AOA is the difference between pitch angle and flight path angle when the flight path angle is referenced to the atmosphere. Because of the relationship of pitch angle, AOA, and flight path angle, an airplane can reach a very high AOA even with the nose below the horizon, if the flight path angle is a steep descent.
KNKT Juga Temukan Masalah pada Indikator ''Angle of Attack'' PK-LQP
Kamis 8/11/2018, 00.05 WIB
Berdasarkan investigasi KNKT, dalam penerbangan tersebut AOA bagian kiri (pilot) berbeda 20 derajat dengan bagian kanan (ko-pilot).
(Baca: Indikator Kecepatan Lion PK-LQP Rusak 3 Penerbangan Sebelum Jatuh)
Komite Nasional Keselamatan Transportasi (KNKT) menemukan masalah pada indikator Angle of Attack (AOA) pesawat Lion Air PK-LQP yang jatuh di perairan Tanjung Karawang. Indikator tersebut berfungsi sebagai penunjuk kemiringan pesawat terhadap aliran udara yang masuk.
Ketua KNKT Soerjanto Tjahjono mengatakan, masalah pada indikator AOA pesawat PK-LQP terjadi pada penerbangan dari Denpasar ke Jakarta pada Minggu (28/10). Berdasarkan investigasi KNKT, dalam penerbangan tersebut AOA bagian kiri (pilot) berbeda 20 derajat dengan bagian kanan (ko-pilot). "Ini masih terkait kerusakan penunjuk kecepatan (speed indicator)," kata Soerjanto saat konferensi pers di kantornya, Jakarta, Rabu (7/11).
Sebelum penerbangan Denpasar-Jakarta, pesawat ini sebenarnya telah mengalami dua kerusakan indikator kecepatan. Oleh sebab itu, perangkat seperti sensor AOA diganti. Meski demikian, muncul kendala baru berupa perbedaan derajat posisi di pilot dan ko-pilot. Meski demikian, pilot pada saat itu dapat mengendalikan situasi. "Ada beberapa prosedur yang dilakukan pilot untuk mengatasi masalah dan pesawat bisa mendarat di Jakarta," kata dia.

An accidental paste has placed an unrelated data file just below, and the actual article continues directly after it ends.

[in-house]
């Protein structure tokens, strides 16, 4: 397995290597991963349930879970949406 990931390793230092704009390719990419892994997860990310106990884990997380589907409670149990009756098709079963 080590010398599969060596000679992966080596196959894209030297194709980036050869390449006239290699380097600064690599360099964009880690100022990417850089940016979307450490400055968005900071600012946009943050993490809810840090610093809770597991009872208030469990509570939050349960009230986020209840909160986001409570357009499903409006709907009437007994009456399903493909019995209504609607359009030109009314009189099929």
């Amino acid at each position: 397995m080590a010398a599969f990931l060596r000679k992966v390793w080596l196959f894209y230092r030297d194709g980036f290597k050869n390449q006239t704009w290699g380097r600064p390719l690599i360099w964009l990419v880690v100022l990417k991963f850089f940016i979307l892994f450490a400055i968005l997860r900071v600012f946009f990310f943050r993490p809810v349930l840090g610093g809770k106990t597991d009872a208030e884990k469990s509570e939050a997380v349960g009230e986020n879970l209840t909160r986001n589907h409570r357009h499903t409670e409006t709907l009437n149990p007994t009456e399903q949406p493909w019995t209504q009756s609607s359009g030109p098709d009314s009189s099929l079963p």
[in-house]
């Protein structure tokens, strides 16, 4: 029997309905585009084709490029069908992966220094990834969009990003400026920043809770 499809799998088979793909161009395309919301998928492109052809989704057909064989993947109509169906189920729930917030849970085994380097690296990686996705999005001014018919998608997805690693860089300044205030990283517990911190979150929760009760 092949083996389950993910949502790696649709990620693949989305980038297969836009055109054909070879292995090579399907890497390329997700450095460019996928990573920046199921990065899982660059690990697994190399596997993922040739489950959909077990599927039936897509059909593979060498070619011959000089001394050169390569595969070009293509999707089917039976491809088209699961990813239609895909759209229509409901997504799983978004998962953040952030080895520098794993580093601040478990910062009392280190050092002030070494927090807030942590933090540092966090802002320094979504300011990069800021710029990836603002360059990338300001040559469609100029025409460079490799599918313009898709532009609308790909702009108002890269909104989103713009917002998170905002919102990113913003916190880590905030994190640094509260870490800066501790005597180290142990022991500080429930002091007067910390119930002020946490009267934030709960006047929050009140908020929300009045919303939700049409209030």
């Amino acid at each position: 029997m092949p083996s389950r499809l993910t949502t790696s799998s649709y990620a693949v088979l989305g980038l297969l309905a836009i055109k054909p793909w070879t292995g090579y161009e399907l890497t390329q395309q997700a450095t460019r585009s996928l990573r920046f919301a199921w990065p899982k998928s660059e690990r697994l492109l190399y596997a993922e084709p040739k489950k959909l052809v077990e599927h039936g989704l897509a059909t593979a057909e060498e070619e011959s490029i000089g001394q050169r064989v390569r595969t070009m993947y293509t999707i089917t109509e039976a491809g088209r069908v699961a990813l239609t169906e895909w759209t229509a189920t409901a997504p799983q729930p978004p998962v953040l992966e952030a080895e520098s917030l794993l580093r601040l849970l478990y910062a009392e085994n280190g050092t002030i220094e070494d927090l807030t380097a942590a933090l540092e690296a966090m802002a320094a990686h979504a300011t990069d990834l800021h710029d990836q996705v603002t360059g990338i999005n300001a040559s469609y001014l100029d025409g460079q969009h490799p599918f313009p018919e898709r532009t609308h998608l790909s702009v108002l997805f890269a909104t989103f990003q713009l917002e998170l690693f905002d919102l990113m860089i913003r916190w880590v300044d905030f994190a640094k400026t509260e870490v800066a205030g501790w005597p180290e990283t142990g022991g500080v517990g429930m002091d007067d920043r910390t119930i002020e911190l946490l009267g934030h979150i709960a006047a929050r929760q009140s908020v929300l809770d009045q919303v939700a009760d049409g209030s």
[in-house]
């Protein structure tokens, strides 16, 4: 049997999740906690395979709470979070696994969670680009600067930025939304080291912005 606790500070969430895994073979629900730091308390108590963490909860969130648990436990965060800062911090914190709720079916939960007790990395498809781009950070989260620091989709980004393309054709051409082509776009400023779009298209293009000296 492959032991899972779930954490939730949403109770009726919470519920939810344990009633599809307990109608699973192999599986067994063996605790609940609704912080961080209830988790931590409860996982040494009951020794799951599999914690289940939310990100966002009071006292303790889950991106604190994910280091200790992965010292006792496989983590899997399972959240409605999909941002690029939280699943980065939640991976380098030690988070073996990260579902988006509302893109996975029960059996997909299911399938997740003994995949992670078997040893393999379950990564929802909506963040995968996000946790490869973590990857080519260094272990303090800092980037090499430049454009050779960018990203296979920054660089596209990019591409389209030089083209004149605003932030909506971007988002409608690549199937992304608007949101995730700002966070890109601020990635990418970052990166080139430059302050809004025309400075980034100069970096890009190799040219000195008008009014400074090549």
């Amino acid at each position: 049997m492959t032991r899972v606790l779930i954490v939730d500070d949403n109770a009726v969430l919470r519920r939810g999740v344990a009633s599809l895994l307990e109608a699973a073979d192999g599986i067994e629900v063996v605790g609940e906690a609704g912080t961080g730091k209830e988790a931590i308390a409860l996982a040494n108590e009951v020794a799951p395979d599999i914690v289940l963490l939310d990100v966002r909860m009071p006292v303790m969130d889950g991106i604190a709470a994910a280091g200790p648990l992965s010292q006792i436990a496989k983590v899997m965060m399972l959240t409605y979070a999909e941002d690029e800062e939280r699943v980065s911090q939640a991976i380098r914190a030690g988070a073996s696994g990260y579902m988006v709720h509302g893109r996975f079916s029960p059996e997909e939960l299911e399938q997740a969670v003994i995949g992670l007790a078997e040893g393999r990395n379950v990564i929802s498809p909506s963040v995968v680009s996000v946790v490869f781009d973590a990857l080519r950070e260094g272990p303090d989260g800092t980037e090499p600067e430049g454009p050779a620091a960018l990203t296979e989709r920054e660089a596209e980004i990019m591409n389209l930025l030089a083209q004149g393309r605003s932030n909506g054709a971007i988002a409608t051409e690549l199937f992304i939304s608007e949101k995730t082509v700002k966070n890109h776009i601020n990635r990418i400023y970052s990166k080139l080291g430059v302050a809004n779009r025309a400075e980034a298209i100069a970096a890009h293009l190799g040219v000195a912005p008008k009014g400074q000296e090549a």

Oleh sebab itu, KNKT akan kembali mengumpulkan data-data mulai dari mewawancarai teknisi tentang prosedur perbaikan alat. Selain itu, catatan penerbangan hingga perawatan pesawat akan dilihat lagi oleh KNKT. Hal ini dilakukan lantaran setiap penerbangan harus memiliki prosedur troubleshoot(pencarian sumber masalah) sehingga di penerbangan berikutnya tidak ada masalah serupa.
"Jadi kalau sudah troubleshooting A (dan masih ada masalah), dia masuk pada troubleshooting lainnya," kata Kepala Sub Komite Investigasi Keselamatan Penerbangan KNKT Kapten Nurcahyo Utomo.
(Baca: Kemenhub Perketat Pengawasan Teknis Boeing 737-800 MAX)
KNKT juga memberi rekomendasi kepada Boeing Co soal prosedur penerbangan dengan temuan perbedaan derajat AOA yang dihadapi pilot dan ko-pilot pesawat Lion Air tujuan Denpasar-Jakarta. Rekomendasi keselamatan tersebut nantinya akan disampaikan maskapai pengguna Boeing 737-800 MAX apabila menghadapi kondisi serupa. KNKT juga membenarkan bahwa Boeing ingin menerbitkan buletin prosedur keselamatan baru untuk pesawat ini. "Jadi, dalam waktu dekat akan ada prosedur baru," kata Soerjanto.
Sensor AOA yang rusak telah berada di kantor KNKT dan akan diserahkan ke pabrik pembuatannya di Chicago, Amerika Serikat (AS) guna mencari tahu duduk perkara kerusakannya. Meski belum berkesimpulan masalah AOA ini jadi penyebab kecelakaan, KNKT juga berencana melihat dampak yang timbul dari kerusakan alat ini. Hal ini akan dilakukan melalui engineering simulator di fasilitas yang dimiliki oleh Boeing di Seattle, AS.
Seperti dikutip dari Bloomberg dan BBC, Boeing akan mengirim buletin keselamatan penerbangan 737-800 MAX terbaru. "Panduan dari Boeing akan mengingatkan maskapai, kesalahan membaca sistem bisa membuat pesawat terjatuh," demikian ujar sumber Bloomberg. Pasalnya, AOA menjadi indikator yang membantu sistem mengetahui hidung pesawat terlalu tinggi atau tidak. Apabila hidung pesawat terlalu tinggi, pesawat berpotensi mengalami stall dan terjatuh.
Jadi kayaknya bukan salah Pilot dan Lion Air, kalau penyebabnya adalah faktor AOA itu?